Comparing imagery of January arctic sea ice from 2009 to 2011 sourced from the U.S. Navy Polar Ice Prediction System, it appears as though the ice sheet has thickened substantially.
That is, the arctic ice during January 2009 compared to January 2010 compared to January 2011, all purposefully compared during the same month of each year.
This observation is looking at ice thickness – not surface area – although some retreat of 1 meter ice can be seen in the Labrador Sea.
Up to 500,000 square miles of the arctic sea region may have thickened from approximately 5 feet thick during January 2009 to approximately 10 feet thick during January 2011.
The color green represents about 3 meters, or about 10 feet.
The estimated area that has changed from dark blue to green measures approximately 500,000 square miles based on approximated Google Earth ruler measurements (1,500 miles length by a bit more than 300 miles width, on average – call it 333).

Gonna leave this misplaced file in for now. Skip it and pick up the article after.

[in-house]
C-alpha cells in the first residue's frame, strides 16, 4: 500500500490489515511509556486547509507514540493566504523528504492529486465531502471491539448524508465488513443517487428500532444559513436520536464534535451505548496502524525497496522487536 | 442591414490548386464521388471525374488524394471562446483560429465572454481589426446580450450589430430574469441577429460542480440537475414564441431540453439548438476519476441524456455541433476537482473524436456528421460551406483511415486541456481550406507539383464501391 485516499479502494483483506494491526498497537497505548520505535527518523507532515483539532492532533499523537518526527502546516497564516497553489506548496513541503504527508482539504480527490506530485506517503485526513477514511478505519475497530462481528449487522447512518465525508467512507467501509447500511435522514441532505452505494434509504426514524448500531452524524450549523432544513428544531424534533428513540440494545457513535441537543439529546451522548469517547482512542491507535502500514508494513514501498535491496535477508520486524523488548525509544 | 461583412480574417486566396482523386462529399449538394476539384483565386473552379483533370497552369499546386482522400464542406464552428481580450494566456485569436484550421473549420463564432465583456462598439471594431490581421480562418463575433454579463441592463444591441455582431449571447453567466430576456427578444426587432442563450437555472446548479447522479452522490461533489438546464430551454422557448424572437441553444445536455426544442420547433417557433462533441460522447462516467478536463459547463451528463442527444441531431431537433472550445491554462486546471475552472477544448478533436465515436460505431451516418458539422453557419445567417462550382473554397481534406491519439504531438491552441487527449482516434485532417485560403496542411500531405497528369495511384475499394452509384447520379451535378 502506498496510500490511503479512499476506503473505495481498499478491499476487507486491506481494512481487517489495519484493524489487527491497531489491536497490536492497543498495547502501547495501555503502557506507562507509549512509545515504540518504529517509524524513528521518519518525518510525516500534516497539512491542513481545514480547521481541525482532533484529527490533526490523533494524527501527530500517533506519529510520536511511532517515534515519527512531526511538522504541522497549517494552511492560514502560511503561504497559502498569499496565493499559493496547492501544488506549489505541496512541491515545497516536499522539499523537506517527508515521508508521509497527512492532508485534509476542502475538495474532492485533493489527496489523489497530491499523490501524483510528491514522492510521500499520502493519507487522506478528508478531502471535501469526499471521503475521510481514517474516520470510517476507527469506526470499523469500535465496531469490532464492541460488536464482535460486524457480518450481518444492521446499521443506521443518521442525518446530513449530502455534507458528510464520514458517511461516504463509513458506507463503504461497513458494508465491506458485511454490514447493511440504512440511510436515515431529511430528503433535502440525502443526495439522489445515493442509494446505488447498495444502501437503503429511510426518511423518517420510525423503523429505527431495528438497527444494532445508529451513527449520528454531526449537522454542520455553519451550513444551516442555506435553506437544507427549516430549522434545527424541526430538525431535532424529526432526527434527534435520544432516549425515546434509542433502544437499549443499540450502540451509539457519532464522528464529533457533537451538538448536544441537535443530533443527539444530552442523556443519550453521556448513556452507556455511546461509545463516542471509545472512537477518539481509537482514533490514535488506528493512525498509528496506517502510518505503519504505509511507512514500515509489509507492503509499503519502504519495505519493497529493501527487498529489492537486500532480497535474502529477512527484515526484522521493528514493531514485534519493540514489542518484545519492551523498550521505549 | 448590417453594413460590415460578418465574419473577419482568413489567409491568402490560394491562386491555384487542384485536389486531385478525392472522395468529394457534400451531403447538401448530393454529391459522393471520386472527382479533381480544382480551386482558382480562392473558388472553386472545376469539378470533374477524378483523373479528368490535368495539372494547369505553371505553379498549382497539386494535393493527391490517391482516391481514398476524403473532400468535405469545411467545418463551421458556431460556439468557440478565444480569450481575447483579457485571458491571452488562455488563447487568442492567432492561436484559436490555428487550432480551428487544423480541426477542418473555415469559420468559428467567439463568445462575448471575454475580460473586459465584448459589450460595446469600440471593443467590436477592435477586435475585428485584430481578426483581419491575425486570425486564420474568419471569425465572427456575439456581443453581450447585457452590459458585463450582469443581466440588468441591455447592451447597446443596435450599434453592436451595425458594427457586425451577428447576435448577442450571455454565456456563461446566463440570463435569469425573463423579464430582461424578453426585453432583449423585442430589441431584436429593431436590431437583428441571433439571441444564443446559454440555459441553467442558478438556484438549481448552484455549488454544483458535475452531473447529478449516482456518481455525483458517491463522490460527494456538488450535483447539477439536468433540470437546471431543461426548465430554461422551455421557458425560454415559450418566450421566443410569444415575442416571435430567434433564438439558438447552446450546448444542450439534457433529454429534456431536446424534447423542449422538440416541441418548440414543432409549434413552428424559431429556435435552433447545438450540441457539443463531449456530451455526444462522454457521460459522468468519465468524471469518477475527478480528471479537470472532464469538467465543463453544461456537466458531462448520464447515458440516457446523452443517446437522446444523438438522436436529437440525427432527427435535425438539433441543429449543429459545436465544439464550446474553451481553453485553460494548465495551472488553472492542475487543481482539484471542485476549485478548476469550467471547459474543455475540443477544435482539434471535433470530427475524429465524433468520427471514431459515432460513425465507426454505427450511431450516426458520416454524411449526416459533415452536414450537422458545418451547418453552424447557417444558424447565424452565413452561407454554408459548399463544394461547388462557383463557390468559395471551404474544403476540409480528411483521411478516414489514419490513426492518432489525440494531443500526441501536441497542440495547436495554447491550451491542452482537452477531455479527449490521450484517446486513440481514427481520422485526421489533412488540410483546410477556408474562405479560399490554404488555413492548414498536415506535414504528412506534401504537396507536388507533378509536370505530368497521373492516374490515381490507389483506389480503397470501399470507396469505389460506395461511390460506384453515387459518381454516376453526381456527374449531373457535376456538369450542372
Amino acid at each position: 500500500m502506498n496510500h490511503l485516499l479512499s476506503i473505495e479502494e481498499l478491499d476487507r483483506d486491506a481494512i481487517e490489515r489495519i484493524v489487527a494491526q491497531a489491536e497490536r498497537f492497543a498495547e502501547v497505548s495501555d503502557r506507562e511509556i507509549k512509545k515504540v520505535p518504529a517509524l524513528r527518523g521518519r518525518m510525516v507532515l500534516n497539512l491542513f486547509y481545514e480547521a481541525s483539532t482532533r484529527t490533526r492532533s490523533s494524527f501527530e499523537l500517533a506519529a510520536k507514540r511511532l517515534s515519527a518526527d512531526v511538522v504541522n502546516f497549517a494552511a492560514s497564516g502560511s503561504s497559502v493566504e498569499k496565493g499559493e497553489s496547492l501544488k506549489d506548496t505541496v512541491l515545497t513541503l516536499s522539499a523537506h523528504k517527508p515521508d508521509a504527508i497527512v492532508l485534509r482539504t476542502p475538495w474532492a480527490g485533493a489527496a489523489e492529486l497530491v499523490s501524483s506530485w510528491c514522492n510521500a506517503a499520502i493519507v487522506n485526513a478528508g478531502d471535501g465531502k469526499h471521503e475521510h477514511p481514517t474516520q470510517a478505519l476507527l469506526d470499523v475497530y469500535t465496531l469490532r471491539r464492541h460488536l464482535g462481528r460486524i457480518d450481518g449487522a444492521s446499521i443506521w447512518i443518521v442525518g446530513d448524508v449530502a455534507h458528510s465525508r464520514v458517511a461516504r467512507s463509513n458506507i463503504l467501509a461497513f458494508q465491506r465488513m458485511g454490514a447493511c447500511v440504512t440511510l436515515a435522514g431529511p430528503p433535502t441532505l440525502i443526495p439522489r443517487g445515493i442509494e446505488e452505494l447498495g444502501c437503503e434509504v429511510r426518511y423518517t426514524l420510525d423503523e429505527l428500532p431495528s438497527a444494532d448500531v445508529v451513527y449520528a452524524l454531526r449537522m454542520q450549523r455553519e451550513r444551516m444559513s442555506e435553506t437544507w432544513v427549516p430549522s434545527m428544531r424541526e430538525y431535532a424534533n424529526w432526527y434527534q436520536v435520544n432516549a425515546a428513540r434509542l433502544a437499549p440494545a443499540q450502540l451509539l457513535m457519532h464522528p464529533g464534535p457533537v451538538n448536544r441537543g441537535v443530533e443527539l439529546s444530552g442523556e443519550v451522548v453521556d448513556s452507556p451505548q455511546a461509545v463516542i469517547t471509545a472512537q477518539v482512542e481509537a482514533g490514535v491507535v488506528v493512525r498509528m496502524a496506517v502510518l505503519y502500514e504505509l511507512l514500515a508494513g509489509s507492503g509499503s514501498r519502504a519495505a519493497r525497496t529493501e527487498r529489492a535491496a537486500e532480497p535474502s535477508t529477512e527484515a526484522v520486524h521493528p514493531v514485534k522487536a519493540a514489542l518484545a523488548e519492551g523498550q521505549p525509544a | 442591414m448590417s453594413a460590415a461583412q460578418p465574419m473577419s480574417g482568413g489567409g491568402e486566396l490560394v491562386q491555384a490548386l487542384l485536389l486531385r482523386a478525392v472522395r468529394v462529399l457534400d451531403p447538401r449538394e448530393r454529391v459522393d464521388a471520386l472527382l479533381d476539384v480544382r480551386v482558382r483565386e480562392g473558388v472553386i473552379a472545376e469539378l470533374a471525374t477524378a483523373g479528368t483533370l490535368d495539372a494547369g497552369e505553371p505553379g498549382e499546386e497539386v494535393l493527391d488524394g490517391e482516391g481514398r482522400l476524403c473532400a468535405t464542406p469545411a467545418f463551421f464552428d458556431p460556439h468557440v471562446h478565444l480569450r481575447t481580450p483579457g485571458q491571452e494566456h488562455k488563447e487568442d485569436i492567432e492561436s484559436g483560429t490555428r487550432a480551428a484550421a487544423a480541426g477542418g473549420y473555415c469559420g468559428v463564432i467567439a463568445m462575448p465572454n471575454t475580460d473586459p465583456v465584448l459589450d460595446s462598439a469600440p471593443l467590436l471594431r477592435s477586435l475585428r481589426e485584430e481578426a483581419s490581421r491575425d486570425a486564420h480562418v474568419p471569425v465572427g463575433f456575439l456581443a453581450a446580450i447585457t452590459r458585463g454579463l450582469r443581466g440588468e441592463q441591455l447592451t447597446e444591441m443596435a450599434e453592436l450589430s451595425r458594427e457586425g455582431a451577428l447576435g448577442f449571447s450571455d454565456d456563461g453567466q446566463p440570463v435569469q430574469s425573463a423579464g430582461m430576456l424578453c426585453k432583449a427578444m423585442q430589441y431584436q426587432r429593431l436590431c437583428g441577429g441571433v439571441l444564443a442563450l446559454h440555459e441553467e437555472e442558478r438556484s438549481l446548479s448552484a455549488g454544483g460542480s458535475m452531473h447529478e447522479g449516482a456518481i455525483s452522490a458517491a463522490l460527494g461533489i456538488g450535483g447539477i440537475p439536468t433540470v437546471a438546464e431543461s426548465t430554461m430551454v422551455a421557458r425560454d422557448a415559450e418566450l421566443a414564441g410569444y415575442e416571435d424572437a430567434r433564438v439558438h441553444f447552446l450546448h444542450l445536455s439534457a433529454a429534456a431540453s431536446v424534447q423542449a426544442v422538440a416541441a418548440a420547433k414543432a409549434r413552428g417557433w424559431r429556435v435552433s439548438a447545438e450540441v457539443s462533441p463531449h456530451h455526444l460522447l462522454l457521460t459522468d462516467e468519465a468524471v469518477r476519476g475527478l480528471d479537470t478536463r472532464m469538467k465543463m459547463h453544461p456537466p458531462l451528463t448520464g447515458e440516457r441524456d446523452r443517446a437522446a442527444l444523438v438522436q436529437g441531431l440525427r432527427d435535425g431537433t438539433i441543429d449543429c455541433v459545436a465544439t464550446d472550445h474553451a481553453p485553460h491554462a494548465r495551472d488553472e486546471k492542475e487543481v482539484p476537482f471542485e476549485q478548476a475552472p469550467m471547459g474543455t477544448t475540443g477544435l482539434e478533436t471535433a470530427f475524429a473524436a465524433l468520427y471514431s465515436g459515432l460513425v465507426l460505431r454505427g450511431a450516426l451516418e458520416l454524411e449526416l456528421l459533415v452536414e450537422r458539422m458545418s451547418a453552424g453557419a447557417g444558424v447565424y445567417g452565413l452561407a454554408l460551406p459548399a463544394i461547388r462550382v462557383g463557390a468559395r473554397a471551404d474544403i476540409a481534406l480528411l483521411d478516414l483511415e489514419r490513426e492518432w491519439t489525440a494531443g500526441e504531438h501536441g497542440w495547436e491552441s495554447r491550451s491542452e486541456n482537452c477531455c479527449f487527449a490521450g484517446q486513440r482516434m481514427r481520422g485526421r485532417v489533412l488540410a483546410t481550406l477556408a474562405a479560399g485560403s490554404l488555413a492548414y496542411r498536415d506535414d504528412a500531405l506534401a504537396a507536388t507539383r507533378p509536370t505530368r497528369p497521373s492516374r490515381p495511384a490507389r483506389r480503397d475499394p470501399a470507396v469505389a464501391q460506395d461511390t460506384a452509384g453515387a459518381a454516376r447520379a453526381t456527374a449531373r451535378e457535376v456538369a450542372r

At an increased thickness of 5 feet, that calculates out to be…500,000 x (5,280 x 5280) x 5 = 69,626,304,000,000, might as well round it to 70,000,000,000,000 cubic feet.
It’s getting colder out there!…which may bring about an entirely new preparedness category “mini Ice Age” (actually, we are well within a ‘La Nina’ cycle – cooling of the tropical Pacific Ocean surface)
An interesting ‘coincidence’ is that the magnetic north pole drift direction is nearly the same as the increase in ice sheet depth.
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